# Seifert-van Kampen theorem, classical version

This is from Munkres' Topology page 431:

Theorem 70.2 (Seifert-van Kampen theorem, classical version). Assume the hypotheses of the preceding theorem. Let

$$j : \pi_1(U, x_0) * \pi_1(V, x_0) \longrightarrow \pi_1(X, x_0)$$

be the homomorphism of the free product that extends the homomorphisms $$j_1$$ and $$j_2$$ induced by inclusion. Then $$j$$ is surjective, and its kernel is the least normal subgroup $$N$$ of the free product that contains all elements represented by words of the form

$$(i_{1}(g))^{-1} i_{2}(g)),$$

for $$g \in \pi_{1}(U \cap V, x_{0}).$$

and by hypotheses of the preceding theorem it means that $$X$$ is a topological space and $$U$$, $$V$$ open subsets of $$X$$ such that $$X = U \cup V$$ and $$x_0 \in U \cap V$$

$$j_1:\pi_1(U,x_0)\to\pi_1(X,x_0)$$ and $$j_2:\pi_1(V,x_0)\to\pi_1(X,x_0)$$ are inclusion induced homomorphisms.

I read the proof and understood it but something is really bothering me and that is how do we know that the homomorphism $$j$$ mentioned in the theorem even exists?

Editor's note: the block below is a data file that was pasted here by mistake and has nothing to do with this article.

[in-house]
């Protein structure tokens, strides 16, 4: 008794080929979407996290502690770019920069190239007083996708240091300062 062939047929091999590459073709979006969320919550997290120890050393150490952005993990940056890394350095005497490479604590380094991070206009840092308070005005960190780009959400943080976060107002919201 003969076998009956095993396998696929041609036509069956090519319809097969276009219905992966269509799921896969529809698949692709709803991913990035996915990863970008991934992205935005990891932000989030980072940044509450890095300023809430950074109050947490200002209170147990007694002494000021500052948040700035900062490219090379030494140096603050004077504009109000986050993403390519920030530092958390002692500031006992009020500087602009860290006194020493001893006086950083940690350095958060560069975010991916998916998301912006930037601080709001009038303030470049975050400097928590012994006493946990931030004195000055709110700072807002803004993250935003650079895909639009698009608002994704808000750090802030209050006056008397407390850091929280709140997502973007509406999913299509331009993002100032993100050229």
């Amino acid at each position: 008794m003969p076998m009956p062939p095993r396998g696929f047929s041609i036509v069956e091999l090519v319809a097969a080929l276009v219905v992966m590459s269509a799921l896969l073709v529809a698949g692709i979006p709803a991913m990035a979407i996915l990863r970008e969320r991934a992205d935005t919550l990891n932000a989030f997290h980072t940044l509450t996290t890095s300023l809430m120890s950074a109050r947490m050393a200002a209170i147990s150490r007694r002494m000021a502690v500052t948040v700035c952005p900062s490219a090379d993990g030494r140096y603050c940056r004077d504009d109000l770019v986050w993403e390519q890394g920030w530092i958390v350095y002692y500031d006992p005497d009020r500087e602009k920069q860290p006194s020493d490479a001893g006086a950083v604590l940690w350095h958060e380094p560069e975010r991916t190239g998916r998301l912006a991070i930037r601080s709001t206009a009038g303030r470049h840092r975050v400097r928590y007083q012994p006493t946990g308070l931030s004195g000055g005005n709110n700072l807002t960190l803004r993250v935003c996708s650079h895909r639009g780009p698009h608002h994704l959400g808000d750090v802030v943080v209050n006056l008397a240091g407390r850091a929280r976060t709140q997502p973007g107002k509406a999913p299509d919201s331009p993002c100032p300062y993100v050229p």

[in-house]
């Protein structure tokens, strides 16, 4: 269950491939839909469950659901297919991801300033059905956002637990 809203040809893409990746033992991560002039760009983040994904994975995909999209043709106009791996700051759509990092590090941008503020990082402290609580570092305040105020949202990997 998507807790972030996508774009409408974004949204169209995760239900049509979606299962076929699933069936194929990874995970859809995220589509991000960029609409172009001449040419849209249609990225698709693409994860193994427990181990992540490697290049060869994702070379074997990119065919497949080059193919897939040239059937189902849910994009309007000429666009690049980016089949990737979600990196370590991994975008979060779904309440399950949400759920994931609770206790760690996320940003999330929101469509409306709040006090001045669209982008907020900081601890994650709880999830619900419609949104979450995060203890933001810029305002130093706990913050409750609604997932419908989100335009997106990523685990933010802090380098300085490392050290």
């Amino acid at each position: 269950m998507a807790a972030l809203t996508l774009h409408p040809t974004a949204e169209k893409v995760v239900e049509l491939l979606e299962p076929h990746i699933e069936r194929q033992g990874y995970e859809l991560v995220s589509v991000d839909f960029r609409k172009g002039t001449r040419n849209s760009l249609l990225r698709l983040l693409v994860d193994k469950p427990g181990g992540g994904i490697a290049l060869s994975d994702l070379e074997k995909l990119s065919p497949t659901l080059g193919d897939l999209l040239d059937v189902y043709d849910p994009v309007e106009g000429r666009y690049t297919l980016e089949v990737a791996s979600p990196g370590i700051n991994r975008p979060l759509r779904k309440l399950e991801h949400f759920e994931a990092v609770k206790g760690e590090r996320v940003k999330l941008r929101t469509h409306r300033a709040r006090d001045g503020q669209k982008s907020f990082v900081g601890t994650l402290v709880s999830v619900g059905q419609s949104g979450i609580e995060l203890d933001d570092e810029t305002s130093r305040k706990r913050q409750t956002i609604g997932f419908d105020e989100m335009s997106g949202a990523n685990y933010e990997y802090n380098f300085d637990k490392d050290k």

• This comes down to understanding the definition of the free product. Mar 25 at 15:42
• can you elaborate on it a bit? Mar 25 at 15:45
• I'd start here: en.wikipedia.org/wiki/Free_product Mar 25 at 15:46
• I've read the definition before so if you could explain how this comes down to understanding the definition it would be appreciated Mar 25 at 15:49

It tells you: $$j_1:U\subset X$$ and $$j_2:V\subset X$$ induce maps on $$\pi_1$$, $$\pi_1(U)\to\pi_1(X)$$ and $$\pi_1(V)\to\pi_1(X)$$, and these are genuine homomorphisms, and if you have two groups $$A,B$$ and a third group $$C$$ and homomorphisms $$A\to C,B\to C$$ then there is a unique associated homomorphism $$A\ast B\to C$$. In this case with $$A=\pi_1(U),B=\pi_1(V),C=\pi_1(X)$$, there is a unique homomorphism $$j:\pi_1(U)\ast\pi_1(V)\to\pi_1(X)$$ associated to $$j_1,j_2$$.